X-Treme X-Men #19-24 (2002-2003): Schism

After celebrating Thanksgiving, Lifeguard and Thunderbird quit the team. At this point in time, Gambit and Rogue have lost their mutant powers, so they just wanna be “normal” together–they quit, too. And Kitty decides to go back to college.

Is it possible that this hard-to-read series is ending?

Don’t be silly. This is an X-book. You can never have too many of those.

The remaining members (Storm, Bishop, Sage, Wolverine) investigate a murder by a mutant who, unbeknownst to Professor X, is now in the X-Men. The mutant is Jeffrey Garrett, a teleporter, who is actually possessed by a bad guy called Elias Bogan.

Bogan will figure into the mythology of the Hellfire Club. He’s also enslaved another future Rachel Summers. But I just don’t care enough to get into more detail than that.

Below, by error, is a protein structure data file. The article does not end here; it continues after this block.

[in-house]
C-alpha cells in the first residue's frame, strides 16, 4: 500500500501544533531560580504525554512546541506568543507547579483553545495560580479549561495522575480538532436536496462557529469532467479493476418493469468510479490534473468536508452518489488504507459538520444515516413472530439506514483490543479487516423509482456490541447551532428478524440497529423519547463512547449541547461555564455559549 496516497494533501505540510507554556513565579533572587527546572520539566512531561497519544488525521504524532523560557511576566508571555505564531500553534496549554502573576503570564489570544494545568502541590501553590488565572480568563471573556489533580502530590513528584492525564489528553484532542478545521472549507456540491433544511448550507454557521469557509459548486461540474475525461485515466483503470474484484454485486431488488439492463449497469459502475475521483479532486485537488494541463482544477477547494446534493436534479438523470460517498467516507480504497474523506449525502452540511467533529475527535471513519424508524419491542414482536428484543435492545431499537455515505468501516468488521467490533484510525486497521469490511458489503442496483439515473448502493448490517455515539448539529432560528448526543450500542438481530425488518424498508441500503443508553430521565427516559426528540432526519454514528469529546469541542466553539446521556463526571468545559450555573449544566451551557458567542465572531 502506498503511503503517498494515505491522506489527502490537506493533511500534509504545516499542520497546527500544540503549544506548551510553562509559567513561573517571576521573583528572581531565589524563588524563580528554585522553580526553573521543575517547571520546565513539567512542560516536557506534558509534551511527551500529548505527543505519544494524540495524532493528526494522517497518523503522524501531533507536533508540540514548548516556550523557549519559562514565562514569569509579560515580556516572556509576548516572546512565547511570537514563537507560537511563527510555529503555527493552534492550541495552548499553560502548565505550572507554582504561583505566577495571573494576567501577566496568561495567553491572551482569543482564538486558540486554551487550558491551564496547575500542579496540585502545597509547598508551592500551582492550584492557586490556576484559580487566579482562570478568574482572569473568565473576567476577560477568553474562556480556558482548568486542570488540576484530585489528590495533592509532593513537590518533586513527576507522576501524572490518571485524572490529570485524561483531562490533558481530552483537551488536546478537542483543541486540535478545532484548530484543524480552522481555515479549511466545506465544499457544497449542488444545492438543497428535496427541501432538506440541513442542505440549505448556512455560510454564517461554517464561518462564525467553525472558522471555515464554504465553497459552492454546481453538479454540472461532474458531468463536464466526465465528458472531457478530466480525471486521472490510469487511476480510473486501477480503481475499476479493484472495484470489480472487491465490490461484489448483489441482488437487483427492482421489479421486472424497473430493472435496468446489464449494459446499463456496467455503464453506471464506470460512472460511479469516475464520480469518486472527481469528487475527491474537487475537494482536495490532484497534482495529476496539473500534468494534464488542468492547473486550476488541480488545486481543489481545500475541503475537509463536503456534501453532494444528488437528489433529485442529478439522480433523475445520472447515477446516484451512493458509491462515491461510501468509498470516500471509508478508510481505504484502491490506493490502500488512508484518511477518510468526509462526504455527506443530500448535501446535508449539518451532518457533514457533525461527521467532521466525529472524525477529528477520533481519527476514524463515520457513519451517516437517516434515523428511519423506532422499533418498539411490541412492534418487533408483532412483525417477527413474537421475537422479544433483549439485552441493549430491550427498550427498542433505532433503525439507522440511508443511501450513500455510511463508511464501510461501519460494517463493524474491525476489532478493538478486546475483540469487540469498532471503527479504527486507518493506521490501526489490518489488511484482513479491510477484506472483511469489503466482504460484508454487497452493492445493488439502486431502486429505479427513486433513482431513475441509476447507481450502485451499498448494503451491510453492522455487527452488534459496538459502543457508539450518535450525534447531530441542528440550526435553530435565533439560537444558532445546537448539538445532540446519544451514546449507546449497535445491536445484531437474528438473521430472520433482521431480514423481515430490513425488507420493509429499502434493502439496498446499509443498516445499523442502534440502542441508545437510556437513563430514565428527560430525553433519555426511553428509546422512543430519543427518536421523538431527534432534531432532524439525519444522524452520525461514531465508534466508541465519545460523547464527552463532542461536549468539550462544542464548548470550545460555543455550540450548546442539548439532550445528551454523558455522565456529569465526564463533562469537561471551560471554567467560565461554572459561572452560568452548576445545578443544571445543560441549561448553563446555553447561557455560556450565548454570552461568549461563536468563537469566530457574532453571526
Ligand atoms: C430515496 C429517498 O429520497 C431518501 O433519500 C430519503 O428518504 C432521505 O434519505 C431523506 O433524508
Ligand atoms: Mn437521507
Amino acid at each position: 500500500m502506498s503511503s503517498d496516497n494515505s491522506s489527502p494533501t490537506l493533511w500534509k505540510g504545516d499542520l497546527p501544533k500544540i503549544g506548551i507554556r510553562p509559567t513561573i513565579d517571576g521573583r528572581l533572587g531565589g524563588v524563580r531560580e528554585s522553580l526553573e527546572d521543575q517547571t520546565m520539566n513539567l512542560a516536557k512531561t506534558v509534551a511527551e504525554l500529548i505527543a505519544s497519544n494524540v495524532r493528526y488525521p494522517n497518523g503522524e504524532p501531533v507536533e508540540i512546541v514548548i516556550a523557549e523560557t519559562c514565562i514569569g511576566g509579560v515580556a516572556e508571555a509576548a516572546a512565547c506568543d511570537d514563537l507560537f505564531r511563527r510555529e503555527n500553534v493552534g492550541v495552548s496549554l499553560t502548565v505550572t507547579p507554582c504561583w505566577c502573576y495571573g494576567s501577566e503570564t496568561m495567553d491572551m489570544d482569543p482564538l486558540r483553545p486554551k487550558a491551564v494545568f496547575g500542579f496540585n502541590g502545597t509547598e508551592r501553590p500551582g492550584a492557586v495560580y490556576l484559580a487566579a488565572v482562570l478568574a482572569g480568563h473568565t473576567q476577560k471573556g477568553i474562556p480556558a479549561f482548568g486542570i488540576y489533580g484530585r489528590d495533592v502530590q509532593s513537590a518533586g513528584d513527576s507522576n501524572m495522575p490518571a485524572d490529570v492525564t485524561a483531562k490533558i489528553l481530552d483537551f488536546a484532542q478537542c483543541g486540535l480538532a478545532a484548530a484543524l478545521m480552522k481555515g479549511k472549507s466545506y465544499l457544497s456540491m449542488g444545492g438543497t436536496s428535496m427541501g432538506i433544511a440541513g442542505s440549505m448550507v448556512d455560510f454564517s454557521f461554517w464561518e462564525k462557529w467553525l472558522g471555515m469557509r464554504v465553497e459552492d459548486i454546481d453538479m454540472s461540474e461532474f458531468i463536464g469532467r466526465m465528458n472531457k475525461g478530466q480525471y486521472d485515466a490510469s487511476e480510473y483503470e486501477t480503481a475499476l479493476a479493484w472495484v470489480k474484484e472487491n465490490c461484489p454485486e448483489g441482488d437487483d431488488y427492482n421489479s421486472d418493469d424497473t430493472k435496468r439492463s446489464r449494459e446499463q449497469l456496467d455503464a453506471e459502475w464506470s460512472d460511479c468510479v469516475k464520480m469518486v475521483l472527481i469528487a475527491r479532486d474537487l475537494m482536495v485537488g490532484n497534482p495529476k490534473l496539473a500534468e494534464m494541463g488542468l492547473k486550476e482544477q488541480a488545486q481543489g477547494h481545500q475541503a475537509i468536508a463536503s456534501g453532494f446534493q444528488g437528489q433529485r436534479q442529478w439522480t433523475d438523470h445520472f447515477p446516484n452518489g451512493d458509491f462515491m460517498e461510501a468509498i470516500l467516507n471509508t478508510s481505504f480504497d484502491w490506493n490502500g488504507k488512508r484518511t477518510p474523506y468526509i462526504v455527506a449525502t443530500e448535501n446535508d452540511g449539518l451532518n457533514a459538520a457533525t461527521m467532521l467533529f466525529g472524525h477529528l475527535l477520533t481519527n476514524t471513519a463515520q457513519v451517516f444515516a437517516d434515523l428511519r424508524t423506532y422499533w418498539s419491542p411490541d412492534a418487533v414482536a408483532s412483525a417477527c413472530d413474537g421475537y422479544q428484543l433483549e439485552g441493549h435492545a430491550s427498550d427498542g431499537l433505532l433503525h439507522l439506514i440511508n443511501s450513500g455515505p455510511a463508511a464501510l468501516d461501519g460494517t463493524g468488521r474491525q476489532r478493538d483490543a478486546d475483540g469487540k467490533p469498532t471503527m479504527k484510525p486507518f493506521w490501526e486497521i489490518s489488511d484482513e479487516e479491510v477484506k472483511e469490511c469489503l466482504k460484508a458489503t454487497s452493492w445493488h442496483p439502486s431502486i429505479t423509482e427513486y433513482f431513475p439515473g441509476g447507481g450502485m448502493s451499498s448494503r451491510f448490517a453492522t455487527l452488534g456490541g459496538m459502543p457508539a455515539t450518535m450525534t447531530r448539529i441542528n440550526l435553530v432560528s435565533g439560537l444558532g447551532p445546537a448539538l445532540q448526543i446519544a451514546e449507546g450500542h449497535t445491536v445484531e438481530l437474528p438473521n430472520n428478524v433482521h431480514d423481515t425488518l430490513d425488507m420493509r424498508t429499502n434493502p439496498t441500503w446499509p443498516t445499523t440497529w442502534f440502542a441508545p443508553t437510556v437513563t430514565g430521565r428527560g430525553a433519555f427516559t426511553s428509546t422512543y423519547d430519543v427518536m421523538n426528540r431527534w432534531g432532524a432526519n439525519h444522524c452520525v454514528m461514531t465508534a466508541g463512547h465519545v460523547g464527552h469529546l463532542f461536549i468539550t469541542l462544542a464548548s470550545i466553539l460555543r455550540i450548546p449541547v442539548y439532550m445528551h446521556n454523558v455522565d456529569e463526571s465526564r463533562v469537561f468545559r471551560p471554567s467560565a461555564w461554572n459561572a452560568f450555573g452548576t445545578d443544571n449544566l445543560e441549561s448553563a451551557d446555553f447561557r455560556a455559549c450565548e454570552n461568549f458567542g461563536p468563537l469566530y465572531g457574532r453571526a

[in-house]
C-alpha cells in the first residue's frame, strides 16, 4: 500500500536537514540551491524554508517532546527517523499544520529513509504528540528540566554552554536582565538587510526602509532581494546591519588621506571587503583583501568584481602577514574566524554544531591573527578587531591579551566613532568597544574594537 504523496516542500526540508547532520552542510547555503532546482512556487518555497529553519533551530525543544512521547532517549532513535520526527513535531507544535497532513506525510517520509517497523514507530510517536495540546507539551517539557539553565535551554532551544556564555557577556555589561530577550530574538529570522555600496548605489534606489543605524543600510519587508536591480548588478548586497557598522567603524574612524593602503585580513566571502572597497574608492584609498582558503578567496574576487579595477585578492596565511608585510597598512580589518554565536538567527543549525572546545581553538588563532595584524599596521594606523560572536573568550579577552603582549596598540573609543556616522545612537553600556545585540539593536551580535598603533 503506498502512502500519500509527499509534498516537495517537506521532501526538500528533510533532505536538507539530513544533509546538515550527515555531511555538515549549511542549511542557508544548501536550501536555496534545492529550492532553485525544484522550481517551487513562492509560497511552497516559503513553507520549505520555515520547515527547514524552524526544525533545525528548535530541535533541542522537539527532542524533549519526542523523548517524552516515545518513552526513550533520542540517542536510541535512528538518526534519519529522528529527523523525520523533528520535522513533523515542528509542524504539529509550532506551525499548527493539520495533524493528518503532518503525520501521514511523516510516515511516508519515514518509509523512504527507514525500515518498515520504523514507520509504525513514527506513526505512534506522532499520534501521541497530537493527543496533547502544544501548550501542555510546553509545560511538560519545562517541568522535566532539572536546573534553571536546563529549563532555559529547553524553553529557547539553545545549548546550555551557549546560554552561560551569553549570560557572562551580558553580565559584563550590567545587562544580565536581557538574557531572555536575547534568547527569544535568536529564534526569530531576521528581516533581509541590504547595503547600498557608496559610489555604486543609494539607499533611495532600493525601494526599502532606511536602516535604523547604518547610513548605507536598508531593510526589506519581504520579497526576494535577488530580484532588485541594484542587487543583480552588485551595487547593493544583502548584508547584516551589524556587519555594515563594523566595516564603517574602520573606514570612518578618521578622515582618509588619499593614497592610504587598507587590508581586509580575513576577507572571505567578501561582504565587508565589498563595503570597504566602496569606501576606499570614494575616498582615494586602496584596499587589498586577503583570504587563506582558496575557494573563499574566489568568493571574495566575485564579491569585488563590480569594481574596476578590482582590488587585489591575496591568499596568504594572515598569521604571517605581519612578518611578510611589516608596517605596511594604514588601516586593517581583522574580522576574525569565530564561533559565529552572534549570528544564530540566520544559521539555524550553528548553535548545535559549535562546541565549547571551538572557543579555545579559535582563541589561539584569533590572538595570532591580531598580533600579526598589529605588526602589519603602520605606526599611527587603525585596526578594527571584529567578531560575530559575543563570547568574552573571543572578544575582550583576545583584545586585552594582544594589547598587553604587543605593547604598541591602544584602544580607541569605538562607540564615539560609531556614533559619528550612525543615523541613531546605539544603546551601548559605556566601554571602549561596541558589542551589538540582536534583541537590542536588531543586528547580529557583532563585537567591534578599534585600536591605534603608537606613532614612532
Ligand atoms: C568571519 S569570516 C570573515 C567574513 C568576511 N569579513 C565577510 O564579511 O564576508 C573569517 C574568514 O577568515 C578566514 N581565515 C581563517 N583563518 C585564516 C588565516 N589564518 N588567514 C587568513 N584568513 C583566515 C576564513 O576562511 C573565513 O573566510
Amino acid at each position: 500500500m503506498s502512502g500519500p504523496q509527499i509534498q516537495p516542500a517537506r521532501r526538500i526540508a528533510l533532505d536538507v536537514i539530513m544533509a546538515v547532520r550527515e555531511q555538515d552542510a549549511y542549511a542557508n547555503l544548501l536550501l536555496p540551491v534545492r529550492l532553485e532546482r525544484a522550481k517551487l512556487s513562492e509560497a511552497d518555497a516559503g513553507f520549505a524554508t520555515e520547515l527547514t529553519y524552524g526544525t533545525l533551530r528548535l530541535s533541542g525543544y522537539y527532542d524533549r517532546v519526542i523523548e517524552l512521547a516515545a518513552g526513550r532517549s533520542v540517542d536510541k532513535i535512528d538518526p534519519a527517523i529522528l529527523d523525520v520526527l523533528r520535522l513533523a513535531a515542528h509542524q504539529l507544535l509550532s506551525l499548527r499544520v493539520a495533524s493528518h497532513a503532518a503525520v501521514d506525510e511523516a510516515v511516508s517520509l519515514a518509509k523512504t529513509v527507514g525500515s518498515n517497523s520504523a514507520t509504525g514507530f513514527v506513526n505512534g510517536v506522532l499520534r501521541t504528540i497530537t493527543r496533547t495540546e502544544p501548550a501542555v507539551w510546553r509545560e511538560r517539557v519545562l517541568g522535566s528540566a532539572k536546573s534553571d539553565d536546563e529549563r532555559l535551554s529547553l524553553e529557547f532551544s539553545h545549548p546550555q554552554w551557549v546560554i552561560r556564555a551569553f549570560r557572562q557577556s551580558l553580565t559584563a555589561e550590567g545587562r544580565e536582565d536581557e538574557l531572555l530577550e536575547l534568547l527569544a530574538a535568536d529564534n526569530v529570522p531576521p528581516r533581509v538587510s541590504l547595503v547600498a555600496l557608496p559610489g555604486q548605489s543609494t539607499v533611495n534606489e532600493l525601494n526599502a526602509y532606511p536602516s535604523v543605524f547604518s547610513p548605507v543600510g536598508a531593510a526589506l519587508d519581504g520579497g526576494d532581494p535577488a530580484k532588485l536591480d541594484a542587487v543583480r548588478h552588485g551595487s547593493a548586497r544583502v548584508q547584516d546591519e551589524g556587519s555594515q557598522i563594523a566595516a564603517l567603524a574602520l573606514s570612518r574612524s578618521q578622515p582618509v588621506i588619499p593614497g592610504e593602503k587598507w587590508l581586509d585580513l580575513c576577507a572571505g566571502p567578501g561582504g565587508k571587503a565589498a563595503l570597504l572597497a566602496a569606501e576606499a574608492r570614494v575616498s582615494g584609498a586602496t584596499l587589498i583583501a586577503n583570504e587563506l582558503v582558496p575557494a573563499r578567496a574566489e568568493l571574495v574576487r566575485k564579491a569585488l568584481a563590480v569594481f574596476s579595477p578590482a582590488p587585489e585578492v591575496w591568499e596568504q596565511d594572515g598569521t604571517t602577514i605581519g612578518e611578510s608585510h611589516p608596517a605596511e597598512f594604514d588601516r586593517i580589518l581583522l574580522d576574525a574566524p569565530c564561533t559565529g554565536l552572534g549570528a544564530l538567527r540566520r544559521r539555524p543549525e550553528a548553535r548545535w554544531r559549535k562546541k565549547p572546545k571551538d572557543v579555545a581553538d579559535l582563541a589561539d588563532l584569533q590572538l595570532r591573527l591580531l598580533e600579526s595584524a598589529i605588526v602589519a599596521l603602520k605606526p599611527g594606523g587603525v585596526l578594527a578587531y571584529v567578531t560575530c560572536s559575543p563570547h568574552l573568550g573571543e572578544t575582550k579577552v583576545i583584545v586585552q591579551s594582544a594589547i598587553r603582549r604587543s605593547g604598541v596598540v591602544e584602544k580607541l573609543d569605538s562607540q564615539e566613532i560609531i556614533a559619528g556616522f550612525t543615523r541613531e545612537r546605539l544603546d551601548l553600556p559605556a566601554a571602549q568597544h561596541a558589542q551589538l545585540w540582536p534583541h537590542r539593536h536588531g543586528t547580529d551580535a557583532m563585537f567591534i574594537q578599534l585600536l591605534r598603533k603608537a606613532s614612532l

When the X-Treme team arrive at X-Mansion and see how militant the X-Men have become, they challenge the developments. In particular, they challenge Emma Frost.

That’s the “schism” in the name of this arc.

When the team arrives at what is now called X-Corp, they are greeted by a bunch of minor mutants that are introduced during this arc. Most aren’t seen again, except for Rubbermaid. Rubbermaid is basically Mr. Fantastic, and she messes with Bishop…

It turns out that a mutant named Elias Bogan has psychic powers and has been manipulating Emma (and others) into becoming even more aggressive than they already were. (I thought the team in this book were supposed to be the X-Treme team?!?)

As a result of the airing of the philosophical differences between Storm’s team and the mutants working for Professor X’s “X-Corp,” Cannonball decides to join up with the X-Treme team.

We are also introduced to Vange Whedon, a militant mutant-rights advocate. She can turn into a dragon.

It helps her break Bishop and Sage out of police custody.

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